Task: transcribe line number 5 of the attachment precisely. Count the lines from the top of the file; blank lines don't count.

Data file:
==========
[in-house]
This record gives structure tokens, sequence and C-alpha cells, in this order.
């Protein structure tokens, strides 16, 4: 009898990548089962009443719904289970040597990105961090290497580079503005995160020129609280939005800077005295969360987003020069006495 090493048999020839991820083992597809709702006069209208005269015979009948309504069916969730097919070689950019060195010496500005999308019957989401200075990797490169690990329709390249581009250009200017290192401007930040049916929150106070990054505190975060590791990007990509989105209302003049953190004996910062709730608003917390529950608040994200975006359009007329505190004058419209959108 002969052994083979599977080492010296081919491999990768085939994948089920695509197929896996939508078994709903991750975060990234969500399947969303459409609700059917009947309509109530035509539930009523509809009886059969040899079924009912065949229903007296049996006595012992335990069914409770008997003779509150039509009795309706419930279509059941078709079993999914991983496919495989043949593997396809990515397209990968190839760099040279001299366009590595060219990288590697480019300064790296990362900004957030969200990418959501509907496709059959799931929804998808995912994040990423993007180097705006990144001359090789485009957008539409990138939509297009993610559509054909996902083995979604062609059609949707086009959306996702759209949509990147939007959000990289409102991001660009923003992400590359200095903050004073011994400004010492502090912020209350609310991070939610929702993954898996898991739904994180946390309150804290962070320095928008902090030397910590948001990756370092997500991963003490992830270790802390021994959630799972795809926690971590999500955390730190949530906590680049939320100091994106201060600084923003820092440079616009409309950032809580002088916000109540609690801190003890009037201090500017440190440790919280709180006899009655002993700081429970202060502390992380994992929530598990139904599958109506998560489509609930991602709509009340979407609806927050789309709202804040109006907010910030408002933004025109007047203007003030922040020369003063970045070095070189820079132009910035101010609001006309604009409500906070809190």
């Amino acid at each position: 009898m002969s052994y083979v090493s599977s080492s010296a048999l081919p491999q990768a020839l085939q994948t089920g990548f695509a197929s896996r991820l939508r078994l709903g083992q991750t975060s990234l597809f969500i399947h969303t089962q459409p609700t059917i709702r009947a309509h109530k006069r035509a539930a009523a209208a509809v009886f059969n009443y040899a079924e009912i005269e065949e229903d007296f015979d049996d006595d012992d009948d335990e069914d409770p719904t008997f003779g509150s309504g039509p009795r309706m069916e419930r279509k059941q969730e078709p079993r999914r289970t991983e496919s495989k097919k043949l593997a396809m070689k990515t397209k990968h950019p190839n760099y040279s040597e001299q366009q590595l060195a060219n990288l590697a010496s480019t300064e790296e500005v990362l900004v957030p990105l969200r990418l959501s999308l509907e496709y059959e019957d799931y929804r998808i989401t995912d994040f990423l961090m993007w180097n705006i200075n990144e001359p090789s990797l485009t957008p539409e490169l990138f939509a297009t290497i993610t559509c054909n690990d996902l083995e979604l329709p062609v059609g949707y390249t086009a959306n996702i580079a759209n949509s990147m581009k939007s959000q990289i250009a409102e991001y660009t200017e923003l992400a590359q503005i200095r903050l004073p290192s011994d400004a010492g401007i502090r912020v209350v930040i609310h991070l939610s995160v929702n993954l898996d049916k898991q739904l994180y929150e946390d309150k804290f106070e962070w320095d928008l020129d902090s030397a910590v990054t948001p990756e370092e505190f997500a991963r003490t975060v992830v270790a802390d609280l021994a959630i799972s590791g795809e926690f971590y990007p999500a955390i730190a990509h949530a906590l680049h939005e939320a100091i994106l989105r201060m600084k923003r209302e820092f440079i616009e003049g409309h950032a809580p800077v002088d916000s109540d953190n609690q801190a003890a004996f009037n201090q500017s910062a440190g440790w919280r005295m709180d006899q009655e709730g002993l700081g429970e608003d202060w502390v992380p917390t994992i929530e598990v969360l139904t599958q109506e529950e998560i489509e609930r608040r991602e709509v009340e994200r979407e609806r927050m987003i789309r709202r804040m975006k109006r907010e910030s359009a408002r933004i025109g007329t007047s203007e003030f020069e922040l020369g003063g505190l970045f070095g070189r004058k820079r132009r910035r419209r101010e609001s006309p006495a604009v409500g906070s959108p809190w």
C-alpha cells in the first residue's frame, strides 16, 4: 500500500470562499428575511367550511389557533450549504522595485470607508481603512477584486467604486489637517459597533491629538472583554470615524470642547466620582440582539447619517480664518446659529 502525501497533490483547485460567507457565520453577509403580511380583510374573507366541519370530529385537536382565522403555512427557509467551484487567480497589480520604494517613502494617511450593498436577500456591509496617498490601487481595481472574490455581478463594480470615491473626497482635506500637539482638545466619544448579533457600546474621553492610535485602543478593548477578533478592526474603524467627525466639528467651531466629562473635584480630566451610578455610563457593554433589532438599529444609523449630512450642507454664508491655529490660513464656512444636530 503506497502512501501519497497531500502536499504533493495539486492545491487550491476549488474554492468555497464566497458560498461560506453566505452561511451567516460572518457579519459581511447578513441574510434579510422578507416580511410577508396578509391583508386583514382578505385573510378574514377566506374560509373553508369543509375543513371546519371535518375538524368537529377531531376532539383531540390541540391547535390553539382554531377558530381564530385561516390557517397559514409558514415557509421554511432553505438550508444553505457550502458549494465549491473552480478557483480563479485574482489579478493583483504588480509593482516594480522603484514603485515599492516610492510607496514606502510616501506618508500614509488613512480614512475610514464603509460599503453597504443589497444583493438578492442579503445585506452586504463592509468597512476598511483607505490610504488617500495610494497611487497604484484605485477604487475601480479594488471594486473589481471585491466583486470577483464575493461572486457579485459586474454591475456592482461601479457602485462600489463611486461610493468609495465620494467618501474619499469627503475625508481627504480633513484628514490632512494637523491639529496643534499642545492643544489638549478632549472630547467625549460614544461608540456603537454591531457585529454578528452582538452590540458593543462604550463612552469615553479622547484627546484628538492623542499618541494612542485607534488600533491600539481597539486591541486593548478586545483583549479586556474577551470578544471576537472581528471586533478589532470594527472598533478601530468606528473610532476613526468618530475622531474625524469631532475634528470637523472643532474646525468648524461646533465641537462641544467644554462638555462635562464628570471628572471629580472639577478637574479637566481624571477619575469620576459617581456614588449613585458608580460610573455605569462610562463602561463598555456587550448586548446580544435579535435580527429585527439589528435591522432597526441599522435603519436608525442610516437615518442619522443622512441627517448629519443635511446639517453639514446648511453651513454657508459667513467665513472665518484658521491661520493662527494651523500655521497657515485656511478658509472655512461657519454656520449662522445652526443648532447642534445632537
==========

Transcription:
C-alpha cells in the first residue's frame, strides 16, 4: 500500500470562499428575511367550511389557533450549504522595485470607508481603512477584486467604486489637517459597533491629538472583554470615524470642547466620582440582539447619517480664518446659529 502525501497533490483547485460567507457565520453577509403580511380583510374573507366541519370530529385537536382565522403555512427557509467551484487567480497589480520604494517613502494617511450593498436577500456591509496617498490601487481595481472574490455581478463594480470615491473626497482635506500637539482638545466619544448579533457600546474621553492610535485602543478593548477578533478592526474603524467627525466639528467651531466629562473635584480630566451610578455610563457593554433589532438599529444609523449630512450642507454664508491655529490660513464656512444636530 503506497502512501501519497497531500502536499504533493495539486492545491487550491476549488474554492468555497464566497458560498461560506453566505452561511451567516460572518457579519459581511447578513441574510434579510422578507416580511410577508396578509391583508386583514382578505385573510378574514377566506374560509373553508369543509375543513371546519371535518375538524368537529377531531376532539383531540390541540391547535390553539382554531377558530381564530385561516390557517397559514409558514415557509421554511432553505438550508444553505457550502458549494465549491473552480478557483480563479485574482489579478493583483504588480509593482516594480522603484514603485515599492516610492510607496514606502510616501506618508500614509488613512480614512475610514464603509460599503453597504443589497444583493438578492442579503445585506452586504463592509468597512476598511483607505490610504488617500495610494497611487497604484484605485477604487475601480479594488471594486473589481471585491466583486470577483464575493461572486457579485459586474454591475456592482461601479457602485462600489463611486461610493468609495465620494467618501474619499469627503475625508481627504480633513484628514490632512494637523491639529496643534499642545492643544489638549478632549472630547467625549460614544461608540456603537454591531457585529454578528452582538452590540458593543462604550463612552469615553479622547484627546484628538492623542499618541494612542485607534488600533491600539481597539486591541486593548478586545483583549479586556474577551470578544471576537472581528471586533478589532470594527472598533478601530468606528473610532476613526468618530475622531474625524469631532475634528470637523472643532474646525468648524461646533465641537462641544467644554462638555462635562464628570471628572471629580472639577478637574479637566481624571477619575469620576459617581456614588449613585458608580460610573455605569462610562463602561463598555456587550448586548446580544435579535435580527429585527439589528435591522432597526441599522435603519436608525442610516437615518442619522443622512441627517448629519443635511446639517453639514446648511453651513454657508459667513467665513472665518484658521491661520493662527494651523500655521497657515485656511478658509472655512461657519454656520449662522445652526443648532447642534445632537